Police body cameras are small-lensed devices, often worn on an officer’s chest to capture images. It has a microphone to record sounds and internal storage for data or footage for later review and analysis.
As part of the consignment delivered to the police are 4,500 body armour, ballistic helmets and riot control gadgets.
Six armoured vehicles, each with the capacity to carry 10 personnel for police operations, have also arrived at the Tema Port.
The equipment and vehicles constitute part of a GH¢800 million retooling budget for the Ghana Police Service, announced by President Nana Addo Dankwa Akufo-Addo in his State of the Nation Address on February 8, 2018.
In an interview with the Daily Graphic, the Inspector General of Police (IGP), Mr David Asante-Apeatu, said the use of the gadgets would help the police a great deal.
He said it would take away the issues of misconduct by personnel that would otherwise have taken supervisors to discover.
According to him, before a police officer was issued with a body camera, it would be tested to ensure that the sound, camera and recording functions were working.
“If you return from the field and cannot produce a report from your operation from the body camera, you will have to answer,” he said.
He said it would be in the interest of police officers to use the cameras because if a case was reported against an officer during an operation or exercise but there was no recording to back it, that officer would certainly be in trouble.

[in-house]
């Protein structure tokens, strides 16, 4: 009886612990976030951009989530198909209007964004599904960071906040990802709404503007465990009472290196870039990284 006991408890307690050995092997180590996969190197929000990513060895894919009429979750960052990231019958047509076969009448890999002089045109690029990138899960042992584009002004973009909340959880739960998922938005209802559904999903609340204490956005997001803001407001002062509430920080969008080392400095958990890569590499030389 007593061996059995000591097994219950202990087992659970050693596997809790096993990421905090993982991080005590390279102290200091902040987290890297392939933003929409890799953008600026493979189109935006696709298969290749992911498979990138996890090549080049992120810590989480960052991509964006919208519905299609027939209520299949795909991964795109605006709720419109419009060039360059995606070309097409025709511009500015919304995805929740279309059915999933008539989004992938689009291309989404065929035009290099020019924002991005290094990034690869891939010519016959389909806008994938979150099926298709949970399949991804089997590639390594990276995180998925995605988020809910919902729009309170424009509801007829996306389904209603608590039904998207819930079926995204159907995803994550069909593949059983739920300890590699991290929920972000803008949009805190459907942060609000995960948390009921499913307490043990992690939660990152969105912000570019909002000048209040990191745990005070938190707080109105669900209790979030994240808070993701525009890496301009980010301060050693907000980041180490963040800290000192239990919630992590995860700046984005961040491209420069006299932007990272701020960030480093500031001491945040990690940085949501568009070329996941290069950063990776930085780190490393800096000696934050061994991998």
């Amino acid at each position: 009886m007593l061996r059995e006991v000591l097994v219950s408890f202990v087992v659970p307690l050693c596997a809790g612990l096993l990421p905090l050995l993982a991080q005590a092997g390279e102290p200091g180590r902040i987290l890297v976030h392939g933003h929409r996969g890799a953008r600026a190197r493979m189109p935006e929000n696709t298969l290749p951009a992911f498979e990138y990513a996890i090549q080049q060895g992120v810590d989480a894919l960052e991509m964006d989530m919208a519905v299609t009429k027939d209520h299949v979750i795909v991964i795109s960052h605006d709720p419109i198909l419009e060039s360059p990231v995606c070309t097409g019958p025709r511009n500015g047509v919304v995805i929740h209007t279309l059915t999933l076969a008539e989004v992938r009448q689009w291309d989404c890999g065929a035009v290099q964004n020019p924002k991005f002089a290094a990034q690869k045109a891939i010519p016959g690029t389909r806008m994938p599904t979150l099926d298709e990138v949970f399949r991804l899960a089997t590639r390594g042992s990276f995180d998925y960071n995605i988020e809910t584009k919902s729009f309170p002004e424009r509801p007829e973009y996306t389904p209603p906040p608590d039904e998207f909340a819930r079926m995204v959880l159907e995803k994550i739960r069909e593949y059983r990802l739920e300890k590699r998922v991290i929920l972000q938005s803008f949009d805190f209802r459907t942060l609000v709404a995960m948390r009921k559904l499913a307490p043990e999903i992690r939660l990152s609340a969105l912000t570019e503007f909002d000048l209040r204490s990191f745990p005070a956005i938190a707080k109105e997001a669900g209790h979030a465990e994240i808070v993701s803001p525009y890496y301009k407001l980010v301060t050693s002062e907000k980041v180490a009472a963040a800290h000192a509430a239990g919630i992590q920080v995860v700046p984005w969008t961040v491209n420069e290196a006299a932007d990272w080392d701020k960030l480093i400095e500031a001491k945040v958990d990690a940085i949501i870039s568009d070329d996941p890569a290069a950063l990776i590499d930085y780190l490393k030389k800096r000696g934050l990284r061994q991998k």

He explained that apart from recording events, the body cameras would be internet-operated and connected to the Police Command Centre where events and images would be transmitted live.
Mr Asante-Apeatu said in an area where there was no Internet connection, the cameras would record and be played back.
He said the Police Administration would be taking delivery of more of such modern equipment in the coming months.
The Director-General in charge of Services, Commissioner of Police (COP) Mr Alex Amponsah-Asiamah, had earlier conducted the Daily Graphic round the warehouse where the gadgets had been kept.
He said personnel would now be trained on the use of the cameras before their deployment.
Although the 250 body cameras are inadequate, he was hopeful that the arrival of the remaining pieces by the end of the year would go a long way to help deal with the issue of enhancing police transparency and accountability.
Mr Amponsah-Asiamah explained that the decision to use the body cameras formed part of the police transformation agenda to enhance public confidence in the service.
He added that the deployment of the body cameras would be handled by the Directorate of Operations of the Ghana Police Service.
Two major incidents in March this year attracted a backlash on the police regarding their lack of accountability.
In the first instance, a policeman allegedly assaulted three journalists from Ghanaian Times. The officer allegedly seized the mobile phone one of the reporters was using to record a traffic offence involving him (the police officer).
In the second case, a driver and his mate were captured in a viral video assaulting another police officer.
Members of the public wondered what might have triggered the incident since the video only captured the assault.
On the acquisition of body armour and nose masks for personnel, Mr Amponsah-Asiamah said they would go a long way to protect those who would be sent to conflict zones and other violent areas.
Those on such operations, he added, would be transported by armoured vehicles.